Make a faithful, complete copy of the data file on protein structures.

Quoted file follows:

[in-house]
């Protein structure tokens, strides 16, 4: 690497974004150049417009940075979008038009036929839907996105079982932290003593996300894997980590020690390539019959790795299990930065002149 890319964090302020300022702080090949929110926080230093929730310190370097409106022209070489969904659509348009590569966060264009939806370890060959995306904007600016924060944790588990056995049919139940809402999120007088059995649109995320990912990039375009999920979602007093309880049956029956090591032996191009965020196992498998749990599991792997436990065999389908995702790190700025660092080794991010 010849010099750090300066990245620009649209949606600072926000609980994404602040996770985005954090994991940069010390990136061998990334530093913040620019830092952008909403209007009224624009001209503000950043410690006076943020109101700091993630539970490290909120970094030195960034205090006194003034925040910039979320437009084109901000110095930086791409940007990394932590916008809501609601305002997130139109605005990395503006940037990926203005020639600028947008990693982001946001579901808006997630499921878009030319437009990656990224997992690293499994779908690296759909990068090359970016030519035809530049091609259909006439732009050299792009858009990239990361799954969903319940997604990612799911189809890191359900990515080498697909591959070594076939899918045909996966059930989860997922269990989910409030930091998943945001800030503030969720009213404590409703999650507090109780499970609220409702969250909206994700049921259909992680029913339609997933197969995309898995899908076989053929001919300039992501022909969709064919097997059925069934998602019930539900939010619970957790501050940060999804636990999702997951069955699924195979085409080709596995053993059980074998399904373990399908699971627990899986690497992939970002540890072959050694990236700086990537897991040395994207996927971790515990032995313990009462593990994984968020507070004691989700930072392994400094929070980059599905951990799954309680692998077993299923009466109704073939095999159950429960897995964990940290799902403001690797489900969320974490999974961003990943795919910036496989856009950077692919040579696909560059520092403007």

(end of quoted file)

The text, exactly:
[in-house]
């Protein structure tokens, strides 16, 4: 690497974004150049417009940075979008038009036929839907996105079982932290003593996300894997980590020690390539019959790795299990930065002149 890319964090302020300022702080090949929110926080230093929730310190370097409106022209070489969904659509348009590569966060264009939806370890060959995306904007600016924060944790588990056995049919139940809402999120007088059995649109995320990912990039375009999920979602007093309880049956029956090591032996191009965020196992498998749990599991792997436990065999389908995702790190700025660092080794991010 010849010099750090300066990245620009649209949606600072926000609980994404602040996770985005954090994991940069010390990136061998990334530093913040620019830092952008909403209007009224624009001209503000950043410690006076943020109101700091993630539970490290909120970094030195960034205090006194003034925040910039979320437009084109901000110095930086791409940007990394932590916008809501609601305002997130139109605005990395503006940037990926203005020639600028947008990693982001946001579901808006997630499921878009030319437009990656990224997992690293499994779908690296759909990068090359970016030519035809530049091609259909006439732009050299792009858009990239990361799954969903319940997604990612799911189809890191359900990515080498697909591959070594076939899918045909996966059930989860997922269990989910409030930091998943945001800030503030969720009213404590409703999650507090109780499970609220409702969250909206994700049921259909992680029913339609997933197969995309898995899908076989053929001919300039992501022909969709064919097997059925069934998602019930539900939010619970957790501050940060999804636990999702997951069955699924195979085409080709596995053993059980074998399904373990399908699971627990899986690497992939970002540890072959050694990236700086990537897991040395994207996927971790515990032995313990009462593990994984968020507070004691989700930072392994400094929070980059599905951990799954309680692998077993299923009466109704073939095999159950429960897995964990940290799902403001690797489900969320974490999974961003990943795919910036496989856009950077692919040579696909560059520092403007």